The Trump administration has decided to challenge the constitutionality of the Affordable Care Act (Obamacare) in court. Some Republicans in Congress and even some in the administration resisted this decision. Critics assume that if there is no Obamacare, we would revert to the pre-Obamacare health system. If so, how bad would that be?
Let’s take a look.
More private insurance. The most important goal of Obamacare was to increase the number of people with private health insurance, primarily through individual and employer mandates and generous subsidies in health insurance exchanges.
Yet, the day Barack Obama left office, the percentage of people with private coverage was only slightly higher than the day he was elected (67.5% in 2016 versus 67.2% in 2008). The economy was coming out of a deep recession during those years and ordinarily the number of people with private coverage would have risen in lockstep with the growth of the civilian labor force.
We have been spending more than $100 billion a year on private insurance subsidies, with little to show for it.
Better insurance. Although the Obamacare individual mandate is gone, people who are sick still need health insurance. Under Obamacare, people who must purchase insurance on their own have seen (1) their premiums double, (2) their deductibles double and triple and (3) their access to care increasingly restricted to an ever-narrower network of providers.
All three problems arise for the same reason: under current law, insurance plans have perverse incentives – to attract the healthy and avoid the sick. The way insurance companies hold down costs is by paying rock-bottom fees for medical services and engaging only those providers who will accept those low fees.
The race to the bottom in the individual insurance market is producing plans that are little better – perhaps even worse – than Medicaid with a high deductible.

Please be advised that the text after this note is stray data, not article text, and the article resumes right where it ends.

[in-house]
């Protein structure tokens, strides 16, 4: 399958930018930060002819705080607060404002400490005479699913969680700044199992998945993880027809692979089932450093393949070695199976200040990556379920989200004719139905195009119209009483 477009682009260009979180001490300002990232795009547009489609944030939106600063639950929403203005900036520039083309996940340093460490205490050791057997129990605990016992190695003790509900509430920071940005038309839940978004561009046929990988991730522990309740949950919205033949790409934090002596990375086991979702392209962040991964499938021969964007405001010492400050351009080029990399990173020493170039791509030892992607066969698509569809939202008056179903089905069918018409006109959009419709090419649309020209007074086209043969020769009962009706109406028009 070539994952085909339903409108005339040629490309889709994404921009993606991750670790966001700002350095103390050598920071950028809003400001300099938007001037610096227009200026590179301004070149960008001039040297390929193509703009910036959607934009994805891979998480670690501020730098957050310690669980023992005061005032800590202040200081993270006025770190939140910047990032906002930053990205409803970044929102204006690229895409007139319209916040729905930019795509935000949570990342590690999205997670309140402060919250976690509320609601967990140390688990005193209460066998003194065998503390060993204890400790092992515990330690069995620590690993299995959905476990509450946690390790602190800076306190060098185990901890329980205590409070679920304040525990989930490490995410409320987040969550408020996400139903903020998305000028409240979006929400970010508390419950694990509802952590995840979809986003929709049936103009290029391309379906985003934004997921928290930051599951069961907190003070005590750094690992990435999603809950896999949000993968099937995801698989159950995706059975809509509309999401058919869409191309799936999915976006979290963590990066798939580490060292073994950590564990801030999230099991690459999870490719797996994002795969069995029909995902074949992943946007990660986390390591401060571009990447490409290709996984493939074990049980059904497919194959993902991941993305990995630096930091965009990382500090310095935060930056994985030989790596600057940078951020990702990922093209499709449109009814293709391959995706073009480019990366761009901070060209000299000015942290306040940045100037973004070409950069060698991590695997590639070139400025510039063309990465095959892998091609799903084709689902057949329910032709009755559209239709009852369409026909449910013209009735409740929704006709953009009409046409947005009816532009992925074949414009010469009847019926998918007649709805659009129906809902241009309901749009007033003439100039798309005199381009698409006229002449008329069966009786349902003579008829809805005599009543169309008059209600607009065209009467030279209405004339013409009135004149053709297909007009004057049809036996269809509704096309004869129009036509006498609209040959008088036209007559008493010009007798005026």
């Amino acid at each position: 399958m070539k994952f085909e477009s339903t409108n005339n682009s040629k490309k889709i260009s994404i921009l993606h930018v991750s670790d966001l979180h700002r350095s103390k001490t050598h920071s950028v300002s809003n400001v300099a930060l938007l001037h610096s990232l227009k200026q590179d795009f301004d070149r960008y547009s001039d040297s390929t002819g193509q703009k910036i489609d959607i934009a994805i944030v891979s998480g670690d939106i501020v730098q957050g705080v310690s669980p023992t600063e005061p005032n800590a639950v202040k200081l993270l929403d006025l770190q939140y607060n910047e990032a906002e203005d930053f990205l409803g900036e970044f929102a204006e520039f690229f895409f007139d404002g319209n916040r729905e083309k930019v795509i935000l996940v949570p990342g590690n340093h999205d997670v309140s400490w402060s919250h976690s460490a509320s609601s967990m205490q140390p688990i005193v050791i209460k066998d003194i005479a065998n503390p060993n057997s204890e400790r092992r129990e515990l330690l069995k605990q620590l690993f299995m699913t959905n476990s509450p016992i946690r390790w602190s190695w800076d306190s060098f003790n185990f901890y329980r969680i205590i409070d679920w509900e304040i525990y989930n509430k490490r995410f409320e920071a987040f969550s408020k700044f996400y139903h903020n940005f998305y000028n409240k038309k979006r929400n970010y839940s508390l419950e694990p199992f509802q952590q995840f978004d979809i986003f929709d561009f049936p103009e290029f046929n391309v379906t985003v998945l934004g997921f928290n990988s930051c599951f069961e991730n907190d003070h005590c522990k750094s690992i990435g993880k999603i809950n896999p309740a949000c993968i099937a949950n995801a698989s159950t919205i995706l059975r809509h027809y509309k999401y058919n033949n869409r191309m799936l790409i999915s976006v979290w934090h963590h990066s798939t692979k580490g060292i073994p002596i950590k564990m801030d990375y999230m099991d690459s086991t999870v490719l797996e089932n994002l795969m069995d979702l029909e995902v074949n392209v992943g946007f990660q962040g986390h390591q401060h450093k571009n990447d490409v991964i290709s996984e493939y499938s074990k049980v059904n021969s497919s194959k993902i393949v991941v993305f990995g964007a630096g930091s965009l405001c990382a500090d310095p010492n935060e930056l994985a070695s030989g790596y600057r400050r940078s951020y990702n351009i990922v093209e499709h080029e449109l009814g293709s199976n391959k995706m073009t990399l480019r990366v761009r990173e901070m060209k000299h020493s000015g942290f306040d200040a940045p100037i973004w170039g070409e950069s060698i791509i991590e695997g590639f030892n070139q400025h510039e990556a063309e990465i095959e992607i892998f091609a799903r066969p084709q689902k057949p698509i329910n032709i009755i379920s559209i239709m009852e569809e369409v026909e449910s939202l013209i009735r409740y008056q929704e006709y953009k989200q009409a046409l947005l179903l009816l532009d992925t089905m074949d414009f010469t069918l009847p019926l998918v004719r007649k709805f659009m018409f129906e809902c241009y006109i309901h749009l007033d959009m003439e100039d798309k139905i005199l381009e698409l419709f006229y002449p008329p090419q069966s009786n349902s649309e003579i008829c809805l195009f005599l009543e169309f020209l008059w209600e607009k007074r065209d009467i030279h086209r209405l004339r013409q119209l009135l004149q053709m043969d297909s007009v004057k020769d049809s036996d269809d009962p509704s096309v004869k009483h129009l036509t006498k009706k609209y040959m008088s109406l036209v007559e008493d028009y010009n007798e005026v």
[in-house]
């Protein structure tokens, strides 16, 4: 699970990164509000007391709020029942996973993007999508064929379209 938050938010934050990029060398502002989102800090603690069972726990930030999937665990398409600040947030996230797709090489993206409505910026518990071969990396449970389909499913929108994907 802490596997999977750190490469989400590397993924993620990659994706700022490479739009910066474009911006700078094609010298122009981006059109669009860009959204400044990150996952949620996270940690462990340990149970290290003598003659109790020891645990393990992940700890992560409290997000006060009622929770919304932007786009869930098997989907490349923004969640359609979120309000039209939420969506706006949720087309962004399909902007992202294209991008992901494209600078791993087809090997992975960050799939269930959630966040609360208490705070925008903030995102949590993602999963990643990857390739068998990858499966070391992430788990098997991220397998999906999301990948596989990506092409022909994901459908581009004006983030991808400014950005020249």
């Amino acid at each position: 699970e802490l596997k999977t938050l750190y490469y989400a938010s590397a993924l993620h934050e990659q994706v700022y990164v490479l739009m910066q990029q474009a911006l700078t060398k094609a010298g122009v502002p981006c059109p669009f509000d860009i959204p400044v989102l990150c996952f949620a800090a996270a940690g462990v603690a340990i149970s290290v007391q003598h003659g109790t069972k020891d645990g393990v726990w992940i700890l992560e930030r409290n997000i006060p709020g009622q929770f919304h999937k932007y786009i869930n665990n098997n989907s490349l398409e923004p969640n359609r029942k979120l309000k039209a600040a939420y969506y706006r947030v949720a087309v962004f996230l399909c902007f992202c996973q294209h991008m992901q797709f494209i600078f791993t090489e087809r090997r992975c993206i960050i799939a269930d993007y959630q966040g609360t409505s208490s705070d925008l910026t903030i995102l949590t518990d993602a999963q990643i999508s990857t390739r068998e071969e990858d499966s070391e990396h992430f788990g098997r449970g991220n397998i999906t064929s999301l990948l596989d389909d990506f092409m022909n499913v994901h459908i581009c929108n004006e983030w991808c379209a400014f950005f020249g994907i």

Portable insurance. Prior to Obamacare, some employers used Health Reimbursement Arrangements (HRAs) to give employees tax-free funds with which they could buy their own insurance. Individually owned insurance has the virtue of traveling with the worker from job to job and in and out of the labor market.
Under the Obama administration, however, employers who did this could be fined as much as $100 per employee per day, or $36,500 per employee per year – the largest fine in all of Obamacare.
The Trump administration is proposing to get rid of those fines and is encouraging the purchase of individually owned insurance with employer funds. Achieving portable insurance would be easier if there were no Obamacare from the get-go.
Insurance tailored to family needs. Suppose you have a choice between a plan with a $10,000 deductible and $1 million of coverage and a plan with no deductible but only $25,000 of coverage. Suppose the premium for the two plans was the same. Which would you prefer?
For people with high incomes and high net worth, the former option is a no-brainer. Yet young, healthy, low-income families living paycheck-to-paycheck often prefer the latter option. How do we know that? Because that’s the kind of insurance they and their employers chose to buy before there was Obamacare.